As the nation’s population ages and more and more of your clients near Medicare age, Medicare supplement is a product you should stay on top of.
Recent legislative events mean changes are on the horizon and more are likely in the near future. We are at a critical point with the Medicare system right now and modernization of Medicare supplement products, which are also known as “Medigap” products, is essential in order to keep pace with the future of Medicare. Throughout the industry, most feel that changes are overdue.
Last year, a congressional conference report accompanying the Medicare Modernization Act encouraged the National Association of Insurance Commissioners to modernize the Medicare supplement insurance market. As a result, the NAIC, Kansas City, Mo., developed a task force and subcommittee to develop recommendations to restructure the Medigap insurance market. Those recommendations were released in December 2006.
In March, the NAIC approved the following recommendations, which still must receive approval in Congress:
* Introduce two new plan options with higher cost-sharing responsibilities and lower premiums.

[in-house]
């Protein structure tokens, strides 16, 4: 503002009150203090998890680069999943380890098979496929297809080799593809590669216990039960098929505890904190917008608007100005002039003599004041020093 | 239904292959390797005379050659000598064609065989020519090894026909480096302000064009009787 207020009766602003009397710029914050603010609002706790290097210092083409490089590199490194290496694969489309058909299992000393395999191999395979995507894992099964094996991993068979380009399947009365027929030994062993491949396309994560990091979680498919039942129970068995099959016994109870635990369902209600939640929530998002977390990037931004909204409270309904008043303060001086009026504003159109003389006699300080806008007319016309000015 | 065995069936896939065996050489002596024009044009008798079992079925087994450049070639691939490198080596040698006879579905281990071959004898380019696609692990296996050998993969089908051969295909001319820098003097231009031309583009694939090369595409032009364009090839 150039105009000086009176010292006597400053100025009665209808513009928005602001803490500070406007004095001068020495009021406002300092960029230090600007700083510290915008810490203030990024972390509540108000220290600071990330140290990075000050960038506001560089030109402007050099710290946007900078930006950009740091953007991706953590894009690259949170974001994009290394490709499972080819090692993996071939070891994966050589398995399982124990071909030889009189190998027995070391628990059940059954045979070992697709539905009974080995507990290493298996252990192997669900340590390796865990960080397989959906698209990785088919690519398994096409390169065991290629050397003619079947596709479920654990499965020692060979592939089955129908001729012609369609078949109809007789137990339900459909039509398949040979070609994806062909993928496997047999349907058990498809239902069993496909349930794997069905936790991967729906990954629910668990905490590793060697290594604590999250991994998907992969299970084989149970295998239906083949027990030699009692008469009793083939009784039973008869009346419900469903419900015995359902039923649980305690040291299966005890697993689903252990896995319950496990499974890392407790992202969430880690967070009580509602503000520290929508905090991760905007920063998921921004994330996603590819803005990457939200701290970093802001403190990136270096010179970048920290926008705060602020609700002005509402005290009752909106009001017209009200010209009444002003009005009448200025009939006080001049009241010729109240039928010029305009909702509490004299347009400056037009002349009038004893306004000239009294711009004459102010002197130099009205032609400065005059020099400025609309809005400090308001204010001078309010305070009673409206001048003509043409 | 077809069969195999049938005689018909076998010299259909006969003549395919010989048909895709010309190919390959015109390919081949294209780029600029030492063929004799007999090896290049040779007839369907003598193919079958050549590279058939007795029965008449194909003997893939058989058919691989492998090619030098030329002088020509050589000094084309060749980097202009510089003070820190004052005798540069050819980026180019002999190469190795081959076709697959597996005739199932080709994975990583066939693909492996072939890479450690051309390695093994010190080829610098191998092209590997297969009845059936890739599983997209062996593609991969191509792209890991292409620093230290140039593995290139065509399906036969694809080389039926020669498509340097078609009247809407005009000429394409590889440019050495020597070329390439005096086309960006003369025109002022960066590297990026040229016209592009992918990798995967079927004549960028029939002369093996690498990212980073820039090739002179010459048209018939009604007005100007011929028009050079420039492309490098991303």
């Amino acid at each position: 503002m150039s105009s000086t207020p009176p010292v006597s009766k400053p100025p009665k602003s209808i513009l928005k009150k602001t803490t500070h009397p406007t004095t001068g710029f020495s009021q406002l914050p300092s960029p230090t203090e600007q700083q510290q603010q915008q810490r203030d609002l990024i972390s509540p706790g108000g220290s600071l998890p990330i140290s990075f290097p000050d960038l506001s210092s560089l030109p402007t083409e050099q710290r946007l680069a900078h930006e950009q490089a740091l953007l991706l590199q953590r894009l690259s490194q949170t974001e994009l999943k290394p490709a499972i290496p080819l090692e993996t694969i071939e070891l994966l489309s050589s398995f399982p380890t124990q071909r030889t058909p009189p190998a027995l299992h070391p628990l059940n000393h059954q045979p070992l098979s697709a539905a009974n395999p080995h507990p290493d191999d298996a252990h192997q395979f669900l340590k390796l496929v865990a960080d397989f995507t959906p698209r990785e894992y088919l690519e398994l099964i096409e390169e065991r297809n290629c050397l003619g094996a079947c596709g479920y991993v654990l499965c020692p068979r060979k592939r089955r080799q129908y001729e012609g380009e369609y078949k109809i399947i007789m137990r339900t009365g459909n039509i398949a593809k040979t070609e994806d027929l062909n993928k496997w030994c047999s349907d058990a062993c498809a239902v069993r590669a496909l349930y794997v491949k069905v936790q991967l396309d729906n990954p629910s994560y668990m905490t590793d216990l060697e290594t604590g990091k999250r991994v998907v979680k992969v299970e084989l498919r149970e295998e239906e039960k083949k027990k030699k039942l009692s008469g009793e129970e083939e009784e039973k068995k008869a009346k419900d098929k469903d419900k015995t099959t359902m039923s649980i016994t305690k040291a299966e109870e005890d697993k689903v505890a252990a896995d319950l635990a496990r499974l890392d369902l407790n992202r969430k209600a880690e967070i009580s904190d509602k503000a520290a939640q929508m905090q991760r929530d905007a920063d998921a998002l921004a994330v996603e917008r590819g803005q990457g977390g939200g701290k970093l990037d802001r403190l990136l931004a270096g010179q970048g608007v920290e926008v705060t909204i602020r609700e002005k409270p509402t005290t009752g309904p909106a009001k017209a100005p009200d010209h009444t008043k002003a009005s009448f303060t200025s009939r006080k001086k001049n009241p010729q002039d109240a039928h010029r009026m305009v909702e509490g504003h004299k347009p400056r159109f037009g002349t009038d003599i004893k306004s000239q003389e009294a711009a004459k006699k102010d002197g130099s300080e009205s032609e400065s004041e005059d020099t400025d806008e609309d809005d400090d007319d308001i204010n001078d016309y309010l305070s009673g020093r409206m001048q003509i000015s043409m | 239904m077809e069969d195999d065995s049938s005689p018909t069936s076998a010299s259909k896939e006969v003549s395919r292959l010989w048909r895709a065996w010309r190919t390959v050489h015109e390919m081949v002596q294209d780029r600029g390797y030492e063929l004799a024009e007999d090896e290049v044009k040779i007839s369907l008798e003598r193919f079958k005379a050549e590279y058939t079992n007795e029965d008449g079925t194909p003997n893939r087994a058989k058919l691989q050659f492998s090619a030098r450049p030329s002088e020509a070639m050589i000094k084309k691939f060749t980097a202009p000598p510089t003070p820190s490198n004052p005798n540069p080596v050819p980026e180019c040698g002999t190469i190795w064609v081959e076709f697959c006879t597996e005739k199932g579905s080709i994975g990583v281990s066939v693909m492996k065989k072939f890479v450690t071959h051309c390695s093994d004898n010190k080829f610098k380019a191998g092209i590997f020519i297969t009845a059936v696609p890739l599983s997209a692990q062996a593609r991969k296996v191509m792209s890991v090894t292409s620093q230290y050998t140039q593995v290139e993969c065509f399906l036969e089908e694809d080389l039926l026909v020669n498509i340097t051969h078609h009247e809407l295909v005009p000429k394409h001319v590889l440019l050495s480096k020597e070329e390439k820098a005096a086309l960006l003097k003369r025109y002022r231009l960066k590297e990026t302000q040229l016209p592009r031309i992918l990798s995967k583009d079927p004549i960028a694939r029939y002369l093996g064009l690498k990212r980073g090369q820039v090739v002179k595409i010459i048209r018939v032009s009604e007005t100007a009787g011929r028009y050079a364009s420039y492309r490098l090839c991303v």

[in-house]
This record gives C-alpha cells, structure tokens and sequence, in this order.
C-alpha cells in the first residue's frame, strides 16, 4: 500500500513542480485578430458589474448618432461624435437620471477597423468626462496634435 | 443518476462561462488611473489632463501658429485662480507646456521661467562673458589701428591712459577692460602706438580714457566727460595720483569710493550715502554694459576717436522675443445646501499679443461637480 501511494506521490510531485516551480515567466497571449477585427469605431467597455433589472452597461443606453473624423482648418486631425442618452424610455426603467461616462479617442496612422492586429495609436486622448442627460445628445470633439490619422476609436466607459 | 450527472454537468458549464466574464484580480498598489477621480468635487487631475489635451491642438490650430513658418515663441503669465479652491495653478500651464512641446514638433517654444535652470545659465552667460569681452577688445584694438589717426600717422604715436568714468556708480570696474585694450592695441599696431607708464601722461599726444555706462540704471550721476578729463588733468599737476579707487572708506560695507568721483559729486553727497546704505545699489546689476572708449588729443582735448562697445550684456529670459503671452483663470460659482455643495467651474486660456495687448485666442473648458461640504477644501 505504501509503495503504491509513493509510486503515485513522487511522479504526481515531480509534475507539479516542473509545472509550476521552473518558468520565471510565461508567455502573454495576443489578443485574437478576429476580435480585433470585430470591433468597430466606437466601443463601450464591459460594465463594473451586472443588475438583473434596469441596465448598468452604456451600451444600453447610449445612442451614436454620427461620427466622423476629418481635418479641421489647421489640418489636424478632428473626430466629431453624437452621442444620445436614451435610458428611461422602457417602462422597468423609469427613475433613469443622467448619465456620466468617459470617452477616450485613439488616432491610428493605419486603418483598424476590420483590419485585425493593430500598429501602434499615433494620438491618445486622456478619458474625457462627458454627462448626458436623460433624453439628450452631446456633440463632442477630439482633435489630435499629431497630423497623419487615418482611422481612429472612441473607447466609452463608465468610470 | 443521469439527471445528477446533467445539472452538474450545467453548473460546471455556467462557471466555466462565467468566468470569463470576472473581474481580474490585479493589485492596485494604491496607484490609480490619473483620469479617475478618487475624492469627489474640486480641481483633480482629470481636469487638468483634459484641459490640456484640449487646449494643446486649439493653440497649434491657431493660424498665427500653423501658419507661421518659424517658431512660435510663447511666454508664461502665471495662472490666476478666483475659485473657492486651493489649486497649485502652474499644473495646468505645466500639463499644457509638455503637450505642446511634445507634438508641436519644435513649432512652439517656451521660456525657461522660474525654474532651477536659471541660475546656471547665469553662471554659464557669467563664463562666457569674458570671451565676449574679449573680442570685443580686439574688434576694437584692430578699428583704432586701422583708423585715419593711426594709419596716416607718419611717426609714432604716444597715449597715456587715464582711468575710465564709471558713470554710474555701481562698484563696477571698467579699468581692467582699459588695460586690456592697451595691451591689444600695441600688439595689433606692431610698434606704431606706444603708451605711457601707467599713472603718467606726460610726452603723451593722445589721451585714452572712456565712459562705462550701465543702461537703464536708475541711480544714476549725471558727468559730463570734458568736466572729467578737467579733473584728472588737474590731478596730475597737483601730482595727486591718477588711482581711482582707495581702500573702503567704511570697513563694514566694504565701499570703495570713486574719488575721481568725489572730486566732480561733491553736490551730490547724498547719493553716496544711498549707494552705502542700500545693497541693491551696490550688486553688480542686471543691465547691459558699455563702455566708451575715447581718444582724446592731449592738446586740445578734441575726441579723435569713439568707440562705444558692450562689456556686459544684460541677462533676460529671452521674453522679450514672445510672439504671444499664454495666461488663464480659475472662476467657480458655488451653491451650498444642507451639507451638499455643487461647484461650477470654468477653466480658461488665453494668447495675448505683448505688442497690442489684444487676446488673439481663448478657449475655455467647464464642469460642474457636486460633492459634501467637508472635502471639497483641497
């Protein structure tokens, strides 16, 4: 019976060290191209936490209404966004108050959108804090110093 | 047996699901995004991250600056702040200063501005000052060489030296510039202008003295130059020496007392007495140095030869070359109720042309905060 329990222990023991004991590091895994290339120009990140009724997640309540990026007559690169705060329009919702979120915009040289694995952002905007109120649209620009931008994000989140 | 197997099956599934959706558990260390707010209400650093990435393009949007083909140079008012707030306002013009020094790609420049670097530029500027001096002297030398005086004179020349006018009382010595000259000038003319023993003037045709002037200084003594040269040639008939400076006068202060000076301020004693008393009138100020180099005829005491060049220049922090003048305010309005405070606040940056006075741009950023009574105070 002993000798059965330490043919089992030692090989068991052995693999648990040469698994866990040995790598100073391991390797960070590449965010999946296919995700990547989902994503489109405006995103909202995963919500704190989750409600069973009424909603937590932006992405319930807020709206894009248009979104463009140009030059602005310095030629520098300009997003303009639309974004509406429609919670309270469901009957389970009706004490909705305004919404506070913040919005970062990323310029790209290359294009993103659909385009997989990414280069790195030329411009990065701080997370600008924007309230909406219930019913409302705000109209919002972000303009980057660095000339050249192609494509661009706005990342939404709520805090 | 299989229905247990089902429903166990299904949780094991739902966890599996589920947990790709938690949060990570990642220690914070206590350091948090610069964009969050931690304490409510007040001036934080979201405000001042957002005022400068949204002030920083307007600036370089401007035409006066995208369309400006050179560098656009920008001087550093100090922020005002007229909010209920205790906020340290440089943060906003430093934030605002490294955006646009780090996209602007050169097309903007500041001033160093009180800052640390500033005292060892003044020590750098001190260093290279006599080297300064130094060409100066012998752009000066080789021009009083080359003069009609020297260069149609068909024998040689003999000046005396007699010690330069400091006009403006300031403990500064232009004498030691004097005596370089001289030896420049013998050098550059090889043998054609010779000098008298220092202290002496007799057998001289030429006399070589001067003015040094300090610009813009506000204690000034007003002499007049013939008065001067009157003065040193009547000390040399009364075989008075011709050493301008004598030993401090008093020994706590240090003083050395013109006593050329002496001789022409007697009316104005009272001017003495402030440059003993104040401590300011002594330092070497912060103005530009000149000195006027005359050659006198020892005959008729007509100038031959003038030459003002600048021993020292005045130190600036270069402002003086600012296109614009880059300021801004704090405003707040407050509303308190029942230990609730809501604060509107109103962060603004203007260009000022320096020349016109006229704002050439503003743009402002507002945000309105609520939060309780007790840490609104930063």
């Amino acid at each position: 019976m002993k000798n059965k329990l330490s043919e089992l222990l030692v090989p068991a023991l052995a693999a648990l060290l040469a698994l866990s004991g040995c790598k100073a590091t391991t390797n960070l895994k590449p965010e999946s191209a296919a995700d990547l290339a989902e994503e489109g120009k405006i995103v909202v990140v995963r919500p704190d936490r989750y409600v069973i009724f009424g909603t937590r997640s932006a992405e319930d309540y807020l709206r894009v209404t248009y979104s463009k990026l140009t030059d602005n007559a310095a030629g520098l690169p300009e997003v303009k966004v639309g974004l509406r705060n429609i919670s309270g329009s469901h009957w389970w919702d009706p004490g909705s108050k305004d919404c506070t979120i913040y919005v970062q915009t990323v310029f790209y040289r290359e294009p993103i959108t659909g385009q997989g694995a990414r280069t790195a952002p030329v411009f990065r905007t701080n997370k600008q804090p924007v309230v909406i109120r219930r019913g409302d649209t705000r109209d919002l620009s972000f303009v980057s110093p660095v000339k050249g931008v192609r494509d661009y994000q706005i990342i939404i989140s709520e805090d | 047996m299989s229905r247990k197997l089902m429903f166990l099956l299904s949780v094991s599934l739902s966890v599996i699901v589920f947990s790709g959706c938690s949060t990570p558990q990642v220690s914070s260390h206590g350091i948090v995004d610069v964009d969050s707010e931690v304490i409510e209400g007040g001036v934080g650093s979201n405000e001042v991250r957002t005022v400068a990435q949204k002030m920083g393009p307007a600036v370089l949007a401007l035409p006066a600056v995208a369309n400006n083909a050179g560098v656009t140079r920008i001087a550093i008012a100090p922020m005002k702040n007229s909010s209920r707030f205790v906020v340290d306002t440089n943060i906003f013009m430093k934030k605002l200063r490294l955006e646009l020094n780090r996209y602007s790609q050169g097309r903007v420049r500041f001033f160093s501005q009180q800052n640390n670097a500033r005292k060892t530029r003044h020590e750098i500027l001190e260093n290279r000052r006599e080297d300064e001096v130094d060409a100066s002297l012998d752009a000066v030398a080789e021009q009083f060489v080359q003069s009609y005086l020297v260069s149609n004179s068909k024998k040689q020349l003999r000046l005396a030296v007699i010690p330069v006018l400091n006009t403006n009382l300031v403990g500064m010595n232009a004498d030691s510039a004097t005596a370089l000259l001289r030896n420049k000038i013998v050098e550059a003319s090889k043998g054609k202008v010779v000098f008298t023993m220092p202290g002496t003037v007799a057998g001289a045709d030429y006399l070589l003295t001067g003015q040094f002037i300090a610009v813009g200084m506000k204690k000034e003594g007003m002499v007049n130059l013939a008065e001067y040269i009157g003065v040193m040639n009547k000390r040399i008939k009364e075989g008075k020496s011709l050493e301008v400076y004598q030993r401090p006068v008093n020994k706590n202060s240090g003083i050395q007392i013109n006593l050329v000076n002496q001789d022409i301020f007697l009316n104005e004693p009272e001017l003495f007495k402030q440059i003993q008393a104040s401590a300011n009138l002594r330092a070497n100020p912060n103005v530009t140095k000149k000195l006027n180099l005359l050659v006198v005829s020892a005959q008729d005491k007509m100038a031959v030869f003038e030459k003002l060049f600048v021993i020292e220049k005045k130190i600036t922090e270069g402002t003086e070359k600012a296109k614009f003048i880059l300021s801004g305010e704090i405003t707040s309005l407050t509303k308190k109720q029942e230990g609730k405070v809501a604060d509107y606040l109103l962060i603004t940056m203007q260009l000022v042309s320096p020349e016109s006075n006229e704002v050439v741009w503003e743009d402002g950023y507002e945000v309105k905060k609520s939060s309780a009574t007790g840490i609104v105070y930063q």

* Remove the at-home-recovery benefit from plans D, G, I and J.
* Create a new hospice benefit, which will be added as a basic benefit to all plans.
* Eliminate the preventive care benefit offered in plans E and J.
The benefit has been underutilized due to changes in the Medicare program to include more preventive care.
* Increase the Part B excess benefit in plan G from 80% to 100%, to mirror the benefit offered in Plan F.
* Eliminate plans H, I and J, which had provided prescription drug coverage before Medicare Part D.
* Eliminate plan E, as it will become identical to plan D once other changes are implemented.
At press time, Congress was still working on enacting these recommendations into law, so it’s unlikely that implementation will happen before 2008.
Regardless, the pending changes are still something that advisors should be aware of if they sell Medicare supplement insurance.
Once the proposed changes are approved, insurance companies will have to make the necessary changes by a certain date in order to sell the plans.
Companies will have an option of whether or not they will sell the new plans. Changes will include filing, rate adjustments and other system changes. Additionally, companies will be permitted to offer existing policyholders the opportunity to exchange their current policies for new policies.
For advisors, learning the new plans should not be a huge undertaking, because the recommended changes are fairly modest. However, it is safe to say that many current Medicare supplement policyholders will have questions about the changes. Advisors with senior clients should be prepared to answer those questions and help clients determine if their current Medicare supplement policies are still the best option for their particular situations.
Angie Nekola is a product development manager at Mutual of Omaha Insurance Company, Omaha, Neb. She can be reached at firstname.lastname@example.org.